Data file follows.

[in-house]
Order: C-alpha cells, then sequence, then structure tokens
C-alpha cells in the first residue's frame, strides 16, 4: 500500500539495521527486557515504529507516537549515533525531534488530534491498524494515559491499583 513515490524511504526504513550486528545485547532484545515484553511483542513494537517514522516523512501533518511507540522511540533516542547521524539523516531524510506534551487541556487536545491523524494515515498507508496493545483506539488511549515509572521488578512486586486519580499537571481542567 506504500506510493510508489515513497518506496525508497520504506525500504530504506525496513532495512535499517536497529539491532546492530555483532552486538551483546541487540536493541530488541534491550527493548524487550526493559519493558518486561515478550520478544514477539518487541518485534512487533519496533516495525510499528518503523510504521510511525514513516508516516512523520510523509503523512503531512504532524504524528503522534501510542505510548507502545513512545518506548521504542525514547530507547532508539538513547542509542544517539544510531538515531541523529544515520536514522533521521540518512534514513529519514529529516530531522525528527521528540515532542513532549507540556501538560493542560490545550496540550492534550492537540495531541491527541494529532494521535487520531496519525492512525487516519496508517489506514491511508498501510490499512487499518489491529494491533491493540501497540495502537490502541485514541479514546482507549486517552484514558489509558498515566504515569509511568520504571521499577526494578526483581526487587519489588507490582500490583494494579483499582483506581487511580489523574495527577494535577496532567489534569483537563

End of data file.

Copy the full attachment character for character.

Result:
[in-house]
Order: C-alpha cells, then sequence, then structure tokens
C-alpha cells in the first residue's frame, strides 16, 4: 500500500539495521527486557515504529507516537549515533525531534488530534491498524494515559491499583 513515490524511504526504513550486528545485547532484545515484553511483542513494537517514522516523512501533518511507540522511540533516542547521524539523516531524510506534551487541556487536545491523524494515515498507508496493545483506539488511549515509572521488578512486586486519580499537571481542567 506504500506510493510508489515513497518506496525508497520504506525500504530504506525496513532495512535499517536497529539491532546492530555483532552486538551483546541487540536493541530488541534491550527493548524487550526493559519493558518486561515478550520478544514477539518487541518485534512487533519496533516495525510499528518503523510504521510511525514513516508516516512523520510523509503523512503531512504532524504524528503522534501510542505510548507502545513512545518506548521504542525514547530507547532508539538513547542509542544517539544510531538515531541523529544515520536514522533521521540518512534514513529519514529529516530531522525528527521528540515532542513532549507540556501538560493542560490545550496540550492534550492537540495531541491527541494529532494521535487520531496519525492512525487516519496508517489506514491511508498501510490499512487499518489491529494491533491493540501497540495502537490502541485514541479514546482507549486517552484514558489509558498515566504515569509511568520504571521499577526494578526483581526487587519489588507490582500490583494494579483499582483506581487511580489523574495527577494535577496532567489534569483537563